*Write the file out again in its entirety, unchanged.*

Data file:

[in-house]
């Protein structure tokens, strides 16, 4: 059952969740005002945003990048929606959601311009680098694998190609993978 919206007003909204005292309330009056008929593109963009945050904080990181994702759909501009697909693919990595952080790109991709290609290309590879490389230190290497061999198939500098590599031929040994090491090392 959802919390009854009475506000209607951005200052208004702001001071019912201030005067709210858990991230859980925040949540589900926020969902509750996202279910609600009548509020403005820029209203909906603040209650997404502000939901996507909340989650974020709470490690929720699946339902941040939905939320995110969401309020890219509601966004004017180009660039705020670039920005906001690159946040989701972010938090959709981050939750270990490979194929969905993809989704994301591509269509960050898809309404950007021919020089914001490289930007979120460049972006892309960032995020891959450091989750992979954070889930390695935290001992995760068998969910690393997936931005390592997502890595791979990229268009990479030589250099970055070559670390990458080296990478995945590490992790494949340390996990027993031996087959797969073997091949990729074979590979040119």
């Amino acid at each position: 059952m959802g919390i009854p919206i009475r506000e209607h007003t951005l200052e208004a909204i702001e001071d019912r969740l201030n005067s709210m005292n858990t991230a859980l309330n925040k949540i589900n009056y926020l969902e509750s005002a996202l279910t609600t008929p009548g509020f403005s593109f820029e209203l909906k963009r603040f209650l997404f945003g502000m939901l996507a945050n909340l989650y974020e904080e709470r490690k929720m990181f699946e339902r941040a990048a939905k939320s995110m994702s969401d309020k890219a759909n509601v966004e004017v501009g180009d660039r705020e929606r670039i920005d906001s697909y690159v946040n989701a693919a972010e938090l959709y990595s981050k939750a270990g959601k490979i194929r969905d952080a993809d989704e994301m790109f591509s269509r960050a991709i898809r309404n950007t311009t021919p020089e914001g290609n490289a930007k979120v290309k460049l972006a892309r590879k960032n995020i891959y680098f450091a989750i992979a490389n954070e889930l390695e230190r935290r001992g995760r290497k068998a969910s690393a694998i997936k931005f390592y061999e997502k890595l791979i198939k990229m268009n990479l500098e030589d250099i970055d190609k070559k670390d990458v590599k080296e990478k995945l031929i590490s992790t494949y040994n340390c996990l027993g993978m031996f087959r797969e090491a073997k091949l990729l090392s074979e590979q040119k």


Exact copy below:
[in-house]
């Protein structure tokens, strides 16, 4: 059952969740005002945003990048929606959601311009680098694998190609993978 919206007003909204005292309330009056008929593109963009945050904080990181994702759909501009697909693919990595952080790109991709290609290309590879490389230190290497061999198939500098590599031929040994090491090392 959802919390009854009475506000209607951005200052208004702001001071019912201030005067709210858990991230859980925040949540589900926020969902509750996202279910609600009548509020403005820029209203909906603040209650997404502000939901996507909340989650974020709470490690929720699946339902941040939905939320995110969401309020890219509601966004004017180009660039705020670039920005906001690159946040989701972010938090959709981050939750270990490979194929969905993809989704994301591509269509960050898809309404950007021919020089914001490289930007979120460049972006892309960032995020891959450091989750992979954070889930390695935290001992995760068998969910690393997936931005390592997502890595791979990229268009990479030589250099970055070559670390990458080296990478995945590490992790494949340390996990027993031996087959797969073997091949990729074979590979040119």
């Amino acid at each position: 059952m959802g919390i009854p919206i009475r506000e209607h007003t951005l200052e208004a909204i702001e001071d019912r969740l201030n005067s709210m005292n858990t991230a859980l309330n925040k949540i589900n009056y926020l969902e509750s005002a996202l279910t609600t008929p009548g509020f403005s593109f820029e209203l909906k963009r603040f209650l997404f945003g502000m939901l996507a945050n909340l989650y974020e904080e709470r490690k929720m990181f699946e339902r941040a990048a939905k939320s995110m994702s969401d309020k890219a759909n509601v966004e004017v501009g180009d660039r705020e929606r670039i920005d906001s697909y690159v946040n989701a693919a972010e938090l959709y990595s981050k939750a270990g959601k490979i194929r969905d952080a993809d989704e994301m790109f591509s269509r960050a991709i898809r309404n950007t311009t021919p020089e914001g290609n490289a930007k979120v290309k460049l972006a892309r590879k960032n995020i891959y680098f450091a989750i992979a490389n954070e889930l390695e230190r935290r001992g995760r290497k068998a969910s690393a694998i997936k931005f390592y061999e997502k890595l791979i198939k990229m268009n990479l500098e030589d250099i970055d190609k070559k670390d990458v590599k080296e990478k995945l031929i590490s992790t494949y040994n340390c996990l027993g993978m031996f087959r797969e090491a073997k091949l990729l090392s074979e590979q040119k």